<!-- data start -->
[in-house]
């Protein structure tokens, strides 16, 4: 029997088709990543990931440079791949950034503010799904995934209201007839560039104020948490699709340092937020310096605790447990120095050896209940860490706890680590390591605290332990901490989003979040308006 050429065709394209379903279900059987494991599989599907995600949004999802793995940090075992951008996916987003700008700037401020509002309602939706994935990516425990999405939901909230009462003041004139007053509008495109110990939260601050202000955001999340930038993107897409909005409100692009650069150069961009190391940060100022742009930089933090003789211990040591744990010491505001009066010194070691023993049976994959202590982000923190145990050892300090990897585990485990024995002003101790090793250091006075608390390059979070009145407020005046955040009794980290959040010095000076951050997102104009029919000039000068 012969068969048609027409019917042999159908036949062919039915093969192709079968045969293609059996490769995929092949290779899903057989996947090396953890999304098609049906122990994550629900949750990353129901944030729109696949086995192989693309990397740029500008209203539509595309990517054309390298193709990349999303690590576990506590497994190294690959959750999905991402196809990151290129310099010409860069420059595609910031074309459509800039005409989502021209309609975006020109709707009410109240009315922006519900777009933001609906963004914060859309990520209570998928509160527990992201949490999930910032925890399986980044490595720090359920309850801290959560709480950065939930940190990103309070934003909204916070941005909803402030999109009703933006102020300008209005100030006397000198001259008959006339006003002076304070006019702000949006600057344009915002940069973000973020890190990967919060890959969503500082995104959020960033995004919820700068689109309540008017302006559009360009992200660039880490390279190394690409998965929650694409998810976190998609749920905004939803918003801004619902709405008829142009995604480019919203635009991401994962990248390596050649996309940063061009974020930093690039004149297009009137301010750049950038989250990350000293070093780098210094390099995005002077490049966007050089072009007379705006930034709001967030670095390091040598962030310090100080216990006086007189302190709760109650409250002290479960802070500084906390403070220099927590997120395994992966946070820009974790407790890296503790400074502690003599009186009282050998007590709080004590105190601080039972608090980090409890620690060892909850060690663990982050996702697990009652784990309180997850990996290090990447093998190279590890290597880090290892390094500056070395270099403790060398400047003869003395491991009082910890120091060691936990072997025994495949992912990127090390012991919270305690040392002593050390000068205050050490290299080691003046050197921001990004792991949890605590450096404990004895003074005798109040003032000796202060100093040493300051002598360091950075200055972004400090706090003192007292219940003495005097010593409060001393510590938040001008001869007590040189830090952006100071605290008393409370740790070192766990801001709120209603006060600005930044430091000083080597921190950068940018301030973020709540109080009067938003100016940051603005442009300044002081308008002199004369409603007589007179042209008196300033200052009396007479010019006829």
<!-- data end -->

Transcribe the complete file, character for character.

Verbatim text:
[in-house]
């Protein structure tokens, strides 16, 4: 029997088709990543990931440079791949950034503010799904995934209201007839560039104020948490699709340092937020310096605790447990120095050896209940860490706890680590390591605290332990901490989003979040308006 050429065709394209379903279900059987494991599989599907995600949004999802793995940090075992951008996916987003700008700037401020509002309602939706994935990516425990999405939901909230009462003041004139007053509008495109110990939260601050202000955001999340930038993107897409909005409100692009650069150069961009190391940060100022742009930089933090003789211990040591744990010491505001009066010194070691023993049976994959202590982000923190145990050892300090990897585990485990024995002003101790090793250091006075608390390059979070009145407020005046955040009794980290959040010095000076951050997102104009029919000039000068 012969068969048609027409019917042999159908036949062919039915093969192709079968045969293609059996490769995929092949290779899903057989996947090396953890999304098609049906122990994550629900949750990353129901944030729109696949086995192989693309990397740029500008209203539509595309990517054309390298193709990349999303690590576990506590497994190294690959959750999905991402196809990151290129310099010409860069420059595609910031074309459509800039005409989502021209309609975006020109709707009410109240009315922006519900777009933001609906963004914060859309990520209570998928509160527990992201949490999930910032925890399986980044490595720090359920309850801290959560709480950065939930940190990103309070934003909204916070941005909803402030999109009703933006102020300008209005100030006397000198001259008959006339006003002076304070006019702000949006600057344009915002940069973000973020890190990967919060890959969503500082995104959020960033995004919820700068689109309540008017302006559009360009992200660039880490390279190394690409998965929650694409998810976190998609749920905004939803918003801004619902709405008829142009995604480019919203635009991401994962990248390596050649996309940063061009974020930093690039004149297009009137301010750049950038989250990350000293070093780098210094390099995005002077490049966007050089072009007379705006930034709001967030670095390091040598962030310090100080216990006086007189302190709760109650409250002290479960802070500084906390403070220099927590997120395994992966946070820009974790407790890296503790400074502690003599009186009282050998007590709080004590105190601080039972608090980090409890620690060892909850060690663990982050996702697990009652784990309180997850990996290090990447093998190279590890290597880090290892390094500056070395270099403790060398400047003869003395491991009082910890120091060691936990072997025994495949992912990127090390012991919270305690040392002593050390000068205050050490290299080691003046050197921001990004792991949890605590450096404990004895003074005798109040003032000796202060100093040493300051002598360091950075200055972004400090706090003192007292219940003495005097010593409060001393510590938040001008001869007590040189830090952006100071605290008393409370740790070192766990801001709120209603006060600005930044430091000083080597921190950068940018301030973020709540109080009067938003100016940051603005442009300044002081308008002199004369409603007589007179042209008196300033200052009396007479010019006829």